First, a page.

David Knowles (scholar)

Michael David Knowles OSB FRHistS (born Michael Clive Knowles, 29 September 1896 – 21 November 1974) was an English Benedictine monk, Catholic priest, and historian, who became Regius Professor of Modern History at the University of Cambridge from 1954 to 1963.

David Knowles
Michael Clive Knowles

(1896-09-29)29 September 1896
Studley, Warwickshire, England
Died21 November 1974(1974-11-21) (aged 78)
Other namesMichael David Knowles
Academic background
Alma materChrist's College, Cambridge
Academic work
InstitutionsPeterhouse, Cambridge
Doctoral students
Main interestsEnglish monasticism
Notable works
  • The Monastic Order in England (1940)
  • Religious Orders in England (1948–59)
  • The Evolution of Medieval Thought (1962; 1988)

Biography edit

Born Michael Clive Knowles on 29 September 1896 in Studley, Warwickshire, England,[1] Knowles was educated at Downside School, run by the monks of Downside Abbey, and Christ's College, Cambridge, where he took a first in both philosophy and classics.[2]

Monk edit

In July 1914 Knowles finished at Downside School and immediately moved into the monastery. He was clothed in the September and became a member of the monastic community, being given the religious name of David, by which he was always known thereafter. After completing the novitiate he was sent by the abbot to the Pontifical Athenaeum of St. Anselm in Rome for his theological studies. Returning to Downside, he was ordained a priest in 1922. His research into the early monastic history of England was assisted by the library built up at Downside by Dom Raymund Webster.[3]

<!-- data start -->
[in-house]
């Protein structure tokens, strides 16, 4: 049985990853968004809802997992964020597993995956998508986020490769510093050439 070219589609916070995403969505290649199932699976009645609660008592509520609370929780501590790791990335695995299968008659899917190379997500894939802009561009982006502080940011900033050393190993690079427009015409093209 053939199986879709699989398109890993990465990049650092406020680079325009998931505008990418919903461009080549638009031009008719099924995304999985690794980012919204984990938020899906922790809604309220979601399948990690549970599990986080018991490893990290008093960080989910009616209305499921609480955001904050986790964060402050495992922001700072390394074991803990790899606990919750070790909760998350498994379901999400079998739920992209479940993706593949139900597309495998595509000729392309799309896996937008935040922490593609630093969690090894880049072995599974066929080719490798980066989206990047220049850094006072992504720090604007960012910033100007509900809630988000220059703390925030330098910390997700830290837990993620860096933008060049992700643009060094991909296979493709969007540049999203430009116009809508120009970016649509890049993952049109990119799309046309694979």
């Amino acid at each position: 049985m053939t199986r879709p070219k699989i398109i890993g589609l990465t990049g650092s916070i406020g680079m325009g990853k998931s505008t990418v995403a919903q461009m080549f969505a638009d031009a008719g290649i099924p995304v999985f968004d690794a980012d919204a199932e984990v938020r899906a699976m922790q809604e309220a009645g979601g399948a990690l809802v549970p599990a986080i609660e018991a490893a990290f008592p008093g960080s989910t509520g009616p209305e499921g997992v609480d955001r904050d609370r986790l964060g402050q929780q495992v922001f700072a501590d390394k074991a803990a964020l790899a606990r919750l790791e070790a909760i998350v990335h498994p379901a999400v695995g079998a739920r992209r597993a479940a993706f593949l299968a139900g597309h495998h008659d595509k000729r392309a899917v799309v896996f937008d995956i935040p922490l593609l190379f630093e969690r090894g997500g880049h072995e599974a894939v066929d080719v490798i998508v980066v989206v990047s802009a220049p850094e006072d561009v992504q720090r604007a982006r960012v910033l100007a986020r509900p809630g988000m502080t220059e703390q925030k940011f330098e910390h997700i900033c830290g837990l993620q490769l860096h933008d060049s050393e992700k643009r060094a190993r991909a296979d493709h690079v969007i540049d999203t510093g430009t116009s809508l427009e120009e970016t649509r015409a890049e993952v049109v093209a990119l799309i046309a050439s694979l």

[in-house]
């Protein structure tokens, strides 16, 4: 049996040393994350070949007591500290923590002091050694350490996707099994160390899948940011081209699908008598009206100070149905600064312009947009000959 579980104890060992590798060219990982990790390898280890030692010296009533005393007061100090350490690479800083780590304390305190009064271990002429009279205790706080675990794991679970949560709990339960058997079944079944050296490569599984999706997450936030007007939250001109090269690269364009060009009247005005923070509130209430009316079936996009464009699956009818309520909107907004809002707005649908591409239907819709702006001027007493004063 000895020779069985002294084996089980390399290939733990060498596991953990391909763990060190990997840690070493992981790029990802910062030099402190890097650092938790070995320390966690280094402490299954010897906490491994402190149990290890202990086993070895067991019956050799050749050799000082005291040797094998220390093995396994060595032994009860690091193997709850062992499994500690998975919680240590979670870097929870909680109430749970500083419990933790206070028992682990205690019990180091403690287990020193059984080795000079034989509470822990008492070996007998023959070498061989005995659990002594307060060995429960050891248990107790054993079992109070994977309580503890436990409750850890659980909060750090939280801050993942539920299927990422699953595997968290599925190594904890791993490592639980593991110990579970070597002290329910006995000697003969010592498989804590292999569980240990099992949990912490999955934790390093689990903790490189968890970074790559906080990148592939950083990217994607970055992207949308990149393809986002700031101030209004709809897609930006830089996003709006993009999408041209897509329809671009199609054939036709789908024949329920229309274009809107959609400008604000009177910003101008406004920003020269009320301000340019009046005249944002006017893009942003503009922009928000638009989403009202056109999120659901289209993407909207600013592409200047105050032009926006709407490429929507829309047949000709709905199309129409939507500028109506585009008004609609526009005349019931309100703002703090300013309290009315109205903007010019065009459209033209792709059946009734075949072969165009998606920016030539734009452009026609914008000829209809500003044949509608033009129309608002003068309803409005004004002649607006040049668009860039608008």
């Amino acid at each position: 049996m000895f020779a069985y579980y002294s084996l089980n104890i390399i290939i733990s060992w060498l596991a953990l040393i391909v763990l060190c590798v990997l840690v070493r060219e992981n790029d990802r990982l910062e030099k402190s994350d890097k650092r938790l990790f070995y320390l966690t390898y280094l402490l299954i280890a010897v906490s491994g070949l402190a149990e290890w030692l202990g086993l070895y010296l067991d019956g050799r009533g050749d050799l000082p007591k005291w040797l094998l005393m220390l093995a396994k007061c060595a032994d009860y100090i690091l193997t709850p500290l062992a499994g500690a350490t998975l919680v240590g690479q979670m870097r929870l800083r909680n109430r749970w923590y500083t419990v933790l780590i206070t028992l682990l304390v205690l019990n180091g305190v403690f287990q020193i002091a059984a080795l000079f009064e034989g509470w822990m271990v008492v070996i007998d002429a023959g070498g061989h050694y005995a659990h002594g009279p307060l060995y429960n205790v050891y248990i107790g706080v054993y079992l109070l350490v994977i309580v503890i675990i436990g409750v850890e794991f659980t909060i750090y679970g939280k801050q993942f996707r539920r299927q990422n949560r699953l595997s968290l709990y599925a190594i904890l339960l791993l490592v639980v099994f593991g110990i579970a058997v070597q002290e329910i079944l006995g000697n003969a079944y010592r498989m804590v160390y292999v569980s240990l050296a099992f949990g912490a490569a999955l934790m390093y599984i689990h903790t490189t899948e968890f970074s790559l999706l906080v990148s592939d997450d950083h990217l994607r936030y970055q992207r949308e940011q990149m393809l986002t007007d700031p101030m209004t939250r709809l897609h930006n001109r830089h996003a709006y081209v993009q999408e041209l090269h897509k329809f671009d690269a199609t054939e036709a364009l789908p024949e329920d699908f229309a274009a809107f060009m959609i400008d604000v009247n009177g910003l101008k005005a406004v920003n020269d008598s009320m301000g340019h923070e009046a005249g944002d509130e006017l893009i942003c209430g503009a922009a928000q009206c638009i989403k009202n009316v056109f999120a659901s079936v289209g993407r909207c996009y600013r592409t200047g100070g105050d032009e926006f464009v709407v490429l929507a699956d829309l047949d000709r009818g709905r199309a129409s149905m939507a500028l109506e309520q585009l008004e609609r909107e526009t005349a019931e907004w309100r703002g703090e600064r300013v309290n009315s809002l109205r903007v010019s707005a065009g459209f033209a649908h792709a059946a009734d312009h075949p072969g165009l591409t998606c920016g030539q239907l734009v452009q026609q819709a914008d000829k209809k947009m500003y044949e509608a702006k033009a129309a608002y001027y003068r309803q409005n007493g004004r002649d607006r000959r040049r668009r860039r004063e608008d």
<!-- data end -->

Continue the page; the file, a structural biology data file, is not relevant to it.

Dom David Knowles became the leader of a faction of the younger monks of the abbey who wanted to resist the growing demands of the school on the pattern of monastic life at the abbey. They advocated a more contemplative life as the goal of their lives as monks. This effort led to a period of major conflict within the community and he was transferred to Ealing Abbey, another teaching establishment, where he resided 1933–1940.[4]

Academic at Cambridge edit

In 1944 Knowles was elected into a research fellowship in medieval studies at Peterhouse in the University of Cambridge, where he would remain for the duration of his academic career.[5]

In 1947 he was appointed as Professor of Medieval History and then, in 1954, he became the Regius Professor of Modern History, a post he held until his retirement in 1963.

He served as president of the Royal Historical Society from 1957 to 1961;[6] and was the first President of the Ecclesiastical History Society (1961–63).[7]

While pursuing his academic life at Cambridge, Knowles was eventually, at the instigation of Abbot Christopher Butler, exclaustrated from Downside Abbey and finally released from his vows. Before his death on 21 November 1974 from a heart attack,[8][9] however, he was readmitted to the order.[10]

Knowles is best known for his history of early English monasticism, The Monastic Order in England: A History of Its Development from the Times of St. Dunstan to the Fourth Lateran Council, 940–1216 (1940). His three-volume work, The Religious Orders in England (1948–1959), is also highly regarded by scholars in English medieval ecclesiastical history.[11] In 1962 he published a textbook, The Evolution of Medieval Thought (2nd ed. 1988), that "dominated medieval history courses in U.S. colleges for a quarter of a century".[12] He has been criticised for excluding nunneries from consideration in Medieval Religious Houses on the grounds that there was insufficient evidence to draw on (a lack remedied in more recent scholarship).[13]

Published works edit

  • The American Civil War: A Brief Sketch (1926)
  • The Monastic Order in England: A History of Its Development from the Times of St Dunstan to the Fourth Lateran Council, 943–1216 (1940, 2nd ed. 1963)
  • The Religious Houses of Medieval England (1940)
  • The Prospects of Medieval Studies (1947)
  • The Religious Orders in England (three volumes, forming a continuation after 1216 AD of The Monastic Order in England) (1948–59)
  • Archbishop Thomas Becket: A Character Study (1949)